Drying is an easy and effective way to preserve fresh garden herbs for later use. Drying your own garden herbs gives you fresher and more flavorful seasoning herbs than the dried herbs you buy in stores. Dried herbs are safe from molds and bacteria and retain their pungency for six to 12 months.
Harvesting Herbs - To harvest herbs, collect the plants in mid-morning after the dew has evaporated but before the heat of the day causes the herb’s essential oils to evaporate. When harvesting herbs for their seeds, snip the seed heads off the plants when they turn brown and harden, but before they open. Harvest herbal flowers on the day the buds open by snipping off the flowers close to the base. Rinse herbs under cool running water and shake off excess moisture.
Air Drying - Air-dry herbs indoors by tying the stems of several plants together with twist ties. Place the herb bundle in a paper bag into which you punched several air holes. Hang the bundle in a warm, dry location out of direct sun. Alternatively, you can make a drying screen from an old picture frame by stapling window screening to it and covering the screening with cheesecloth. Lay herbs on the cheesecloth and place the drying screen in a warm, dry place with good air circulation. Herbs have finished drying when you can easily crumble them.
Solar Energy - You can use the sun to speed drying of your herbs. Place drying screens in a spot out of the wind that gets full, direct sunlight all day and has free air circulation. Best solar drying conditions are a temperature of around 100 degrees Fahrenheit and relative humidity around 60 percent. Spread your herbs out on the drying screens so each bunch gets full sun. Take the screens indoors at night or when rain threatens to avoid moistening from dew or rain.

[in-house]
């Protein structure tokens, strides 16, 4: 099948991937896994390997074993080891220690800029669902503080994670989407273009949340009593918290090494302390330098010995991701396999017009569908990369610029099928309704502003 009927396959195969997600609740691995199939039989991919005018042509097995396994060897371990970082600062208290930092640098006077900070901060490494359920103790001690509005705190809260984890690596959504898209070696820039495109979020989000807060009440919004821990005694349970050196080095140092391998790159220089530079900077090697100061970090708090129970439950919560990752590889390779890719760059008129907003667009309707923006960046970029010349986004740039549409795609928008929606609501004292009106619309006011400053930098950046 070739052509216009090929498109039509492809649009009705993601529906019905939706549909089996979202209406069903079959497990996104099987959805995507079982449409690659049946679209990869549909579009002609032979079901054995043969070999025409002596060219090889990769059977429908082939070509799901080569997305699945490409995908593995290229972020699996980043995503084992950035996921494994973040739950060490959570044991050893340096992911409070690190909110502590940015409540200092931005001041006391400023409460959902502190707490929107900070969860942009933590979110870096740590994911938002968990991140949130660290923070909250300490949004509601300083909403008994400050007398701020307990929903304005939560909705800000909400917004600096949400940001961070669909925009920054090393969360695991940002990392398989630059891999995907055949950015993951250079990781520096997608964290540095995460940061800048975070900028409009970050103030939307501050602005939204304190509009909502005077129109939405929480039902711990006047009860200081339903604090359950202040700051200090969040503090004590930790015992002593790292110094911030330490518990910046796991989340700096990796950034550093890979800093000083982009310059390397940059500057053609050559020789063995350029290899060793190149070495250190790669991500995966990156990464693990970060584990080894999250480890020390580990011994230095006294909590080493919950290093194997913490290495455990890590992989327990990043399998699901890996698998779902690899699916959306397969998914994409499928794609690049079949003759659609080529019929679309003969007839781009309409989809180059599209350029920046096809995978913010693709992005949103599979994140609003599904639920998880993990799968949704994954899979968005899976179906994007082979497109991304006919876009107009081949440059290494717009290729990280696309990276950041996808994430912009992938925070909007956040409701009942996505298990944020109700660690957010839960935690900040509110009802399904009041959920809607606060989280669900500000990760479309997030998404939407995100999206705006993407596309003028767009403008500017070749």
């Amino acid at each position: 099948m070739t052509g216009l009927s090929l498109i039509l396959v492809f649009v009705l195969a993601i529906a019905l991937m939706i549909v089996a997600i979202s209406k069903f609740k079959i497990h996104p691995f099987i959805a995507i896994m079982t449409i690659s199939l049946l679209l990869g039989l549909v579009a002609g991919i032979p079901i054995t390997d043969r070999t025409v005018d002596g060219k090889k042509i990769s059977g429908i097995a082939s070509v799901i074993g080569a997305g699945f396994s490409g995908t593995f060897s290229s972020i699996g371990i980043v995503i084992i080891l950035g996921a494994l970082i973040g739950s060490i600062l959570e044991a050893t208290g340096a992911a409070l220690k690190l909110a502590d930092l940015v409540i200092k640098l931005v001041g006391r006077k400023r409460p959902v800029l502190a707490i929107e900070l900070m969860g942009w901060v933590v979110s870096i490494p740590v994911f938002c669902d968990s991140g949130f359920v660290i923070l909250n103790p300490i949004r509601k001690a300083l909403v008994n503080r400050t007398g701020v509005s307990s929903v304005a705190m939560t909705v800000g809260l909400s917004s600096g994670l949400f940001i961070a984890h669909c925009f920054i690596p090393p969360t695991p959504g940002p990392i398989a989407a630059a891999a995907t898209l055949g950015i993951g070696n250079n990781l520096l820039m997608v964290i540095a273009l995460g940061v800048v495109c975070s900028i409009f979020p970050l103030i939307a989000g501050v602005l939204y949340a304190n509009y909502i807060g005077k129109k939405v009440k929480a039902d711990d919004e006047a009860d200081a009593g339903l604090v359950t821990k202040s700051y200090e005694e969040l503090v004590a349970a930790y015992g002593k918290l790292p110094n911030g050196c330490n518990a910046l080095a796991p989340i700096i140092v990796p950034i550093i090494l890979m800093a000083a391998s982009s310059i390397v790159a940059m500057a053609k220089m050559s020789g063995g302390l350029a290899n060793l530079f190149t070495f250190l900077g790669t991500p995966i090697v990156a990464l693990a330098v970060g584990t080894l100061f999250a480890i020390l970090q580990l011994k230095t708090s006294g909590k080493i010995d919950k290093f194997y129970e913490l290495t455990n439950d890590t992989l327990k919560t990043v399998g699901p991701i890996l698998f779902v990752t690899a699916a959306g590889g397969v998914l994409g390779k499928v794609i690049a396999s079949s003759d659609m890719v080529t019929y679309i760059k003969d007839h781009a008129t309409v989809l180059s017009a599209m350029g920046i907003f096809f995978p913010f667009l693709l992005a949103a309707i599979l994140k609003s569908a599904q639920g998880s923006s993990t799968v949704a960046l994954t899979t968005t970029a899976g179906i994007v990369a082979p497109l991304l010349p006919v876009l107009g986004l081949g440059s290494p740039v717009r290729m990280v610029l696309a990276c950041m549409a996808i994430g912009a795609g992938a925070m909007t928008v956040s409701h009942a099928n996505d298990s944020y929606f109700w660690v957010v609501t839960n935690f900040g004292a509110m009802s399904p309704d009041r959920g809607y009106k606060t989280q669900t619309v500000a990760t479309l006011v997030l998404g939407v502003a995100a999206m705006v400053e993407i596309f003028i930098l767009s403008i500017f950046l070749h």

Electric Dehydrator - An electric food dehydrator is an effective tool for drying herbs. Most models have stacking shelves. The simplest machines have a temperature control and a fan to gently circulate air. Set the temperature at 100 degrees Fahrenheit. Arrange herbs on the stacking shelves and turn on the dehydrator. Most herbs will be dry within 4 hours, but some may need all day. Remove the herbs when they are completely dry.
Nuke 'Em - You can use your microwave to dry leafy herbs. Place a sheet of paper towel in the microwave. Snip leaves from the stems and place the leaves on the paper towel. Cover the leaves with another paper towel. Microwave on high power for one minute, allow the herbs to rest for 30 seconds, then alternate 30-second bursts of microwaves with 30-second rest periods until herbs are dry. This should take about 10 minutes.
Storing Herbs - Store dried herbs in airtight jars. Keep jars out of direct sunlight and away from high heat. Label each jar with the herbs it contains. Check new jars for moisture and mold. Re-dry herbs in jars that show moisture, and throw out moldy herbs. Grind dried herbs with a mortar and pestle just before adding them to foods.